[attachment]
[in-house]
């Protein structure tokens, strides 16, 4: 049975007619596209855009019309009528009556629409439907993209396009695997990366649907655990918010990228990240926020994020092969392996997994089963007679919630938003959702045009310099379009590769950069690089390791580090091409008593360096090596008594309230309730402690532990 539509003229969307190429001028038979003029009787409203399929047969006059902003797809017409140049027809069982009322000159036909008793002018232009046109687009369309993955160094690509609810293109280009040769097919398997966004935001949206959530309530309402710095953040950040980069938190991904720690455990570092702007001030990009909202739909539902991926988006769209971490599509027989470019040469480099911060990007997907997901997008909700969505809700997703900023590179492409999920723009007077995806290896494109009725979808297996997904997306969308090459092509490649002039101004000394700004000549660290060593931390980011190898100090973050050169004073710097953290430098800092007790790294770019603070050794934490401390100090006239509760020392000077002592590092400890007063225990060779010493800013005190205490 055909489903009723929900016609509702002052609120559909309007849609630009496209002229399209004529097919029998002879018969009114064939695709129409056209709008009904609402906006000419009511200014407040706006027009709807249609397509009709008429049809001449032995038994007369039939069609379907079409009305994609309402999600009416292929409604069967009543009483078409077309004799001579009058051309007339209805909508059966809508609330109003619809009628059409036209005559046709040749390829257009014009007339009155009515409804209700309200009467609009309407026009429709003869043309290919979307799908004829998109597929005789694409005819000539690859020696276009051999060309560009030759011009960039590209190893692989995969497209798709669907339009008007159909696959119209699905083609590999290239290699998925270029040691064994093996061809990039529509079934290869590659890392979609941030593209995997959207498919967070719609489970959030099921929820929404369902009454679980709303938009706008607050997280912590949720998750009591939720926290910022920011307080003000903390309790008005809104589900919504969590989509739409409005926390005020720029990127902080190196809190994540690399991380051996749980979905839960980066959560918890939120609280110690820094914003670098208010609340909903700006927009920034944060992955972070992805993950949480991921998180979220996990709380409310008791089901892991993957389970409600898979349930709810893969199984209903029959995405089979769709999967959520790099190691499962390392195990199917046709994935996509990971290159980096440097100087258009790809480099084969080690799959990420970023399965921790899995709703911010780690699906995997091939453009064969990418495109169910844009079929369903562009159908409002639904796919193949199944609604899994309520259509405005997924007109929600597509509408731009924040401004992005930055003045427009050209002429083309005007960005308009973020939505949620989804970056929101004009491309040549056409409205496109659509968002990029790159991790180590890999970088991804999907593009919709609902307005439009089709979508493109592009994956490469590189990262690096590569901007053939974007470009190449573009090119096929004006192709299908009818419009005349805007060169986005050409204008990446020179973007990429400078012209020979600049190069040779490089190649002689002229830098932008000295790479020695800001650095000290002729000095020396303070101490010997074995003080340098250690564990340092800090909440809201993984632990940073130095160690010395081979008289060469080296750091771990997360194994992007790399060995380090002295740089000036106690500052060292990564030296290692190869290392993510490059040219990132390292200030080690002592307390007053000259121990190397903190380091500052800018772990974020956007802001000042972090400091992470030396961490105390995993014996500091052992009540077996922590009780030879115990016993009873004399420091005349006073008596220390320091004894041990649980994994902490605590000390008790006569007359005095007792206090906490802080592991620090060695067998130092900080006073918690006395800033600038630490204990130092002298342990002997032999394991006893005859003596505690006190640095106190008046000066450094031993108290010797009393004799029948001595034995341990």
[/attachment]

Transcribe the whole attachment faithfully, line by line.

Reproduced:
[in-house]
């Protein structure tokens, strides 16, 4: 049975007619596209855009019309009528009556629409439907993209396009695997990366649907655990918010990228990240926020994020092969392996997994089963007679919630938003959702045009310099379009590769950069690089390791580090091409008593360096090596008594309230309730402690532990 539509003229969307190429001028038979003029009787409203399929047969006059902003797809017409140049027809069982009322000159036909008793002018232009046109687009369309993955160094690509609810293109280009040769097919398997966004935001949206959530309530309402710095953040950040980069938190991904720690455990570092702007001030990009909202739909539902991926988006769209971490599509027989470019040469480099911060990007997907997901997008909700969505809700997703900023590179492409999920723009007077995806290896494109009725979808297996997904997306969308090459092509490649002039101004000394700004000549660290060593931390980011190898100090973050050169004073710097953290430098800092007790790294770019603070050794934490401390100090006239509760020392000077002592590092400890007063225990060779010493800013005190205490 055909489903009723929900016609509702002052609120559909309007849609630009496209002229399209004529097919029998002879018969009114064939695709129409056209709008009904609402906006000419009511200014407040706006027009709807249609397509009709008429049809001449032995038994007369039939069609379907079409009305994609309402999600009416292929409604069967009543009483078409077309004799001579009058051309007339209805909508059966809508609330109003619809009628059409036209005559046709040749390829257009014009007339009155009515409804209700309200009467609009309407026009429709003869043309290919979307799908004829998109597929005789694409005819000539690859020696276009051999060309560009030759011009960039590209190893692989995969497209798709669907339009008007159909696959119209699905083609590999290239290699998925270029040691064994093996061809990039529509079934290869590659890392979609941030593209995997959207498919967070719609489970959030099921929820929404369902009454679980709303938009706008607050997280912590949720998750009591939720926290910022920011307080003000903390309790008005809104589900919504969590989509739409409005926390005020720029990127902080190196809190994540690399991380051996749980979905839960980066959560918890939120609280110690820094914003670098208010609340909903700006927009920034944060992955972070992805993950949480991921998180979220996990709380409310008791089901892991993957389970409600898979349930709810893969199984209903029959995405089979769709999967959520790099190691499962390392195990199917046709994935996509990971290159980096440097100087258009790809480099084969080690799959990420970023399965921790899995709703911010780690699906995997091939453009064969990418495109169910844009079929369903562009159908409002639904796919193949199944609604899994309520259509405005997924007109929600597509509408731009924040401004992005930055003045427009050209002429083309005007960005308009973020939505949620989804970056929101004009491309040549056409409205496109659509968002990029790159991790180590890999970088991804999907593009919709609902307005439009089709979508493109592009994956490469590189990262690096590569901007053939974007470009190449573009090119096929004006192709299908009818419009005349805007060169986005050409204008990446020179973007990429400078012209020979600049190069040779490089190649002689002229830098932008000295790479020695800001650095000290002729000095020396303070101490010997074995003080340098250690564990340092800090909440809201993984632990940073130095160690010395081979008289060469080296750091771990997360194994992007790399060995380090002295740089000036106690500052060292990564030296290692190869290392993510490059040219990132390292200030080690002592307390007053000259121990190397903190380091500052800018772990974020956007802001000042972090400091992470030396961490105390995993014996500091052992009540077996922590009780030879115990016993009873004399420091005349006073008596220390320091004894041990649980994994902490605590000390008790006569007359005095007792206090906490802080592991620090060695067998130092900080006073918690006395800033600038630490204990130092002298342990002997032999394991006893005859003596505690006190640095106190008046000066450094031993108290010797009393004799029948001595034995341990």